Take a holistic view of blow-molding
Dairy processors should look at more than the equipment itself. Suppliers can provide guidance on package design, testing, marketing and continuous improvement.
A U.S. dairy processor that had been blow-molding containers for drinkable yogurts decided to source them from a custom molder. But the drinks proved to be so popular, that the supply chain was stressed. The processor returned to in-house blow-molding of the 7-ounce and 32-ounce containers.
The processor’s partnership with Uniloy, Tecumseh, Mich., helped to make the transition smooth and rapid. Uniloy provides machines, molds and services to support dairy processors in nearly all facets of packaging operations.
The dairy processor used two new Uniloy UR Series intermittent extrusion reciprocating screw machines.
A UR100-N2N machine system was configured to handle the 7-ounce container. This system has a neck-to-neck configuration to double output from a single machine. The 32-cavity machine can run the 15-gram bottles at up to 16,500 containers per hour.
The 32-ounce container is manufactured on a UR65-6 machine. This 6-head system produces the 50-gram containers at 2,400 units per hour.
According to Uniloy, the processor saw “significant” per-container cost reductions, better inventory control and flexibility, optimized usage of shop floor space, and better finished container quality.
Sidel, Norcross, Ga., is another supplier of blow-molding equipment. John Holloway, the business development manager for sensitive products, said there are five “key packaging drivers” during the package design phase:
3. Great Image
4. Quality & Safety
Sidel offers a turn-key package design solution that includes all these steps, from the conceptual phase to supplying state-of-the-art blow-molding equipment.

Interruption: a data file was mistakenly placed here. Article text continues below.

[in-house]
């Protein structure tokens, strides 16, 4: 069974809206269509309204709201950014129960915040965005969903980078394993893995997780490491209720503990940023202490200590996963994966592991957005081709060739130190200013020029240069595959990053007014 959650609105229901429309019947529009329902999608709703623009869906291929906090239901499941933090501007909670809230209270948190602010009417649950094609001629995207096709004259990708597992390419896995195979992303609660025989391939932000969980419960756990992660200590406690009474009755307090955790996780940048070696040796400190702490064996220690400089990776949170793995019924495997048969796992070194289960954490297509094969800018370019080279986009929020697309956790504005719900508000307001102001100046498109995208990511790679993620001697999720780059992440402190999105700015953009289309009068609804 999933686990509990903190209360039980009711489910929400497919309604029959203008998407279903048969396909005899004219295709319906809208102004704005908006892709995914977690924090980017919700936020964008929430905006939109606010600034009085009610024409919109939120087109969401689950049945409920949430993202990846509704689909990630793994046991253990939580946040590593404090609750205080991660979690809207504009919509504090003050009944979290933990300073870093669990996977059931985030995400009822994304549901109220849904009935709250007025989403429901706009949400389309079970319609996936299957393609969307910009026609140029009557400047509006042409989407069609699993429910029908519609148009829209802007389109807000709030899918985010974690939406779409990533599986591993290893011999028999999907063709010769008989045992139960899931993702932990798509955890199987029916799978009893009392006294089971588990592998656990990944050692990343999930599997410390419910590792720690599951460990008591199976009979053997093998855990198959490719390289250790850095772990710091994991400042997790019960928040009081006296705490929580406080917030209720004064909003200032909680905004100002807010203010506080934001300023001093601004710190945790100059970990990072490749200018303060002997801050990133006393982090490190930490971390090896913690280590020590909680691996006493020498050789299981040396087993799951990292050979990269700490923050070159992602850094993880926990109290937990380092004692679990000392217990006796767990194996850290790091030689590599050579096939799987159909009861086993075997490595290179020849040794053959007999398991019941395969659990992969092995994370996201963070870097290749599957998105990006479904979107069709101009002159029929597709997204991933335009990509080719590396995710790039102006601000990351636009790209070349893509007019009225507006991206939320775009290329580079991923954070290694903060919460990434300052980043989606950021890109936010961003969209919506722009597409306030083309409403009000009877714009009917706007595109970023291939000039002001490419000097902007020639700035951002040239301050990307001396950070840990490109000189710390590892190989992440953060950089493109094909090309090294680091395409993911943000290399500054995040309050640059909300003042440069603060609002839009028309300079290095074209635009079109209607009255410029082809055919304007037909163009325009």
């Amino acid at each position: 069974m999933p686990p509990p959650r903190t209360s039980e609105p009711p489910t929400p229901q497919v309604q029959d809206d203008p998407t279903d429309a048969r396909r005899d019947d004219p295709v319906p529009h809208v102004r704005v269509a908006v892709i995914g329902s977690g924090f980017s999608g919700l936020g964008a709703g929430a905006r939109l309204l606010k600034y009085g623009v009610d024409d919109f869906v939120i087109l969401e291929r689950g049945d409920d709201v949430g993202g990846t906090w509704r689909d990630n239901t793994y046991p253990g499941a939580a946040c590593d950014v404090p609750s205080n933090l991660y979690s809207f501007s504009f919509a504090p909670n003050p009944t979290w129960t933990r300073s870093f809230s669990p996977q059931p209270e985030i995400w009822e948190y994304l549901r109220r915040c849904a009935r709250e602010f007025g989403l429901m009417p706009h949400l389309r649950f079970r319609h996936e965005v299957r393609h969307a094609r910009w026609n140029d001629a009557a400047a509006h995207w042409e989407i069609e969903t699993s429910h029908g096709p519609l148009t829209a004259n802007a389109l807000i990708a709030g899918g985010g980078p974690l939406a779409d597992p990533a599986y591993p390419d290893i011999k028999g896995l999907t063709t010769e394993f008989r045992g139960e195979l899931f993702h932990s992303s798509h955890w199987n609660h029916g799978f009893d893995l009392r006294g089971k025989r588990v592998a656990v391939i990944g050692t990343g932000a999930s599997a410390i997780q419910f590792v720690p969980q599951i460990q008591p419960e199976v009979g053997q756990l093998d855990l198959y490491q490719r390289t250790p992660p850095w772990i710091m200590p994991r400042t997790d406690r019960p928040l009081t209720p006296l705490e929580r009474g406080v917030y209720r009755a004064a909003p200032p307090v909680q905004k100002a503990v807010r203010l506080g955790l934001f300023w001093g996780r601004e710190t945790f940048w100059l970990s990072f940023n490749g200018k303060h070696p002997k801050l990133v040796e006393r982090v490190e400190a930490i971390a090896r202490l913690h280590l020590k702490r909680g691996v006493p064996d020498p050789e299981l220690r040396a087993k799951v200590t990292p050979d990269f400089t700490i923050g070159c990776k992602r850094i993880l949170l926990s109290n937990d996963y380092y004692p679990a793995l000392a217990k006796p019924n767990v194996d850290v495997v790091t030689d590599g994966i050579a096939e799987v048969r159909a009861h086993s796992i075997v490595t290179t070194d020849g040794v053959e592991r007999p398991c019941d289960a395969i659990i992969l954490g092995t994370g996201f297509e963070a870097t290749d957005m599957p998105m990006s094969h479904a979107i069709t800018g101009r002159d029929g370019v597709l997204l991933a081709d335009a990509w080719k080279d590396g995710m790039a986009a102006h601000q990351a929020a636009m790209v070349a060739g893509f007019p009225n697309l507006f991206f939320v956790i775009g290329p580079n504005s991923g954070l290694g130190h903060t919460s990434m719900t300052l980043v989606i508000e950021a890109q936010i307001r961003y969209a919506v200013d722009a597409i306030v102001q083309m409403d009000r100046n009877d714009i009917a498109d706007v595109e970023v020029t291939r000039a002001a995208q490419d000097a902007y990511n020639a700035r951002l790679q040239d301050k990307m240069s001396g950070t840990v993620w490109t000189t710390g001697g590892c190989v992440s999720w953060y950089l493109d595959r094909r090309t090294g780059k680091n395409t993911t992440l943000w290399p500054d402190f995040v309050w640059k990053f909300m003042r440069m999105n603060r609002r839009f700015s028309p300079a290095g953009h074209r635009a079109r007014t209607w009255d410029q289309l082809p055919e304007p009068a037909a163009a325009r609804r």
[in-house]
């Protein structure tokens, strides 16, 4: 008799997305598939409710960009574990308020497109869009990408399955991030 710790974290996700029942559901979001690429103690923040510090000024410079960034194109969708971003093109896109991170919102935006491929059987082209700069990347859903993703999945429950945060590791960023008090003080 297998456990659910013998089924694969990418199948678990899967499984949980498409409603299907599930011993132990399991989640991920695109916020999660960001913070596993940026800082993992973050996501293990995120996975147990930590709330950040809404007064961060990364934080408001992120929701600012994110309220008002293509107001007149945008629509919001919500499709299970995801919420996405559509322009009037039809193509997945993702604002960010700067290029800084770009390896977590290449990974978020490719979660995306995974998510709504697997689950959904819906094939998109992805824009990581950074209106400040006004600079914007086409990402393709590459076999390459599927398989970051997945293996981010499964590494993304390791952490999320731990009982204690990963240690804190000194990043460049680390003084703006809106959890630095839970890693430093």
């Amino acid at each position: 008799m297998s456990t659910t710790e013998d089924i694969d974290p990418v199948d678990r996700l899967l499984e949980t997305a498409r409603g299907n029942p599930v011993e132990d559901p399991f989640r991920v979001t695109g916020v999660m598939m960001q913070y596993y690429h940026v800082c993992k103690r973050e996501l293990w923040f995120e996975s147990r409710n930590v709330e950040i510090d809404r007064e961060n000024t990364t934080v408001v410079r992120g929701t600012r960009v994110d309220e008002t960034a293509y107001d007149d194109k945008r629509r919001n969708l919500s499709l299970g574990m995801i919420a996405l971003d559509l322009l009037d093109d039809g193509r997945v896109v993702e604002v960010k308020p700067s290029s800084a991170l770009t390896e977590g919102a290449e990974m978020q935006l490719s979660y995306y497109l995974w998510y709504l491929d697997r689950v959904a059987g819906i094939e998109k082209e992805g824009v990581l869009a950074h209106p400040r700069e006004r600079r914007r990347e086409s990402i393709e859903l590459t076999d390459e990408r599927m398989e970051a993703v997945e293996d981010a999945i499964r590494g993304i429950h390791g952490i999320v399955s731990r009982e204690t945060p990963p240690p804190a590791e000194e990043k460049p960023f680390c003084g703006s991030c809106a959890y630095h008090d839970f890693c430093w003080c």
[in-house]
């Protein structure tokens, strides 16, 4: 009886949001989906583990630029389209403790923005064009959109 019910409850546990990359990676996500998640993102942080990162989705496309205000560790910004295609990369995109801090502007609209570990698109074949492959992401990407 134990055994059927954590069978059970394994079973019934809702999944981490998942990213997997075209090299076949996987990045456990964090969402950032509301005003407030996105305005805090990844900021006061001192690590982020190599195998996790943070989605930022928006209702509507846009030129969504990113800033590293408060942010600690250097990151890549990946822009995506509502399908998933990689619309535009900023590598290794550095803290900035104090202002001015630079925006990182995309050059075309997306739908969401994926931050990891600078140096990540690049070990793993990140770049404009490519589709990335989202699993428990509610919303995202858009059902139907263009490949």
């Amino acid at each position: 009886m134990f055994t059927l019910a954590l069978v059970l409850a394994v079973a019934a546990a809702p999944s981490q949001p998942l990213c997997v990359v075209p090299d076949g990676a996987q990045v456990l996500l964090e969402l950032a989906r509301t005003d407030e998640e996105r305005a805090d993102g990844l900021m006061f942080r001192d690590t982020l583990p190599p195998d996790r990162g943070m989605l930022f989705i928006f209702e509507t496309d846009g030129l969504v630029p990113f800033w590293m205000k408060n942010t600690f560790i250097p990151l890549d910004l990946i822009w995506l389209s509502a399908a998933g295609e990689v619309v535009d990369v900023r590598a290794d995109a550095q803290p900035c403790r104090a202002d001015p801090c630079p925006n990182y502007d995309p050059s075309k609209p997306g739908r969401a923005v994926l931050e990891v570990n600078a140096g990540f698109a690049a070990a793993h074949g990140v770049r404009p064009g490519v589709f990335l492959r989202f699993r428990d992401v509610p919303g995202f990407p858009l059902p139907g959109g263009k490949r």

Rocheleau Tool and Die Co., Fitchburg, Mass., expanded its reciprocating screw blow-molding machine line. The company offers the option of a small footprint for gallons (2-cavity to 4-cavity) and half-gallons (2-cavity to 6-cavity).
This equipment is effective for customers who need incremental production, but do not have room for larger machinery, or cannot upgrade to larger machinery easily, said company president Steven Rocheleau. He said that adding a small cavitation machine to handle the supplemental production can be an effective way to cover production. The small machine footprint with integrated deflash and leak test allows the machine to be squeezed into places larger machines simply don’t fit.
The new HS Series from Graham Engineering Corp., York, Pa., is a new line of wheel machines with two-ton clamping stations. The equipment is designed to process lightweight bottles for dairy, juice or yogurt at speeds of up to 12 RPM.
Graham also sells a G-Series 6-ton high-speed rotary wheel line. This series features two sizes of machines, with a wider range of 12 to 26 clamping stations. A key feature is greater flexibility for the dairy processor. By changing out a few parts, processors can add or reduce clamp stations; thus cavitation or mold sizes are adjustable if the product mix changes over time.
David Yenor, vice president of business development, said that a few years ago, the company started to focus its R&D efforts on improving its approach to manufacturing rotary systems.
“The result is that we have developed significant advancements in our approach to the wheel construction, especially in the flexibility to modify the number of machine clamping stations if a configuration change is desired in the future,” Yenor said.
Besides offering equipment, suppliers offer knowledge. For example, the dairy processor mentioned at the beginning of this article turned to Uniloy training, research and development (R&D), and advanced testing capabilities. Uniloy offers these services under the umbrella, Uniloy University.
As a result of Uniloy’s unit cavity production capabilities in the dedicated R&D lab, the dairy processor ran trials on the 7-ounce and 32-ounce containers to ensure the finished products would meet performance, cost and aesthetic goals, said Dave Skala, Uniloy VP and General Manager. This capability helped enable a smooth transition to in-house production without interrupting delivery commitments.
The University includes an R&D lab, fully equipped classrooms and hands-on space featuring two Uniloy intermittent extrusion reciprocating screw machines for R&D and prototype applications.
“Our concept is very similar to that of a traditional University — with a balance of education and research to advance the industry. We’ve offered operator training for decades, but Uniloy University takes this commitment to a whole new level,” Skala said.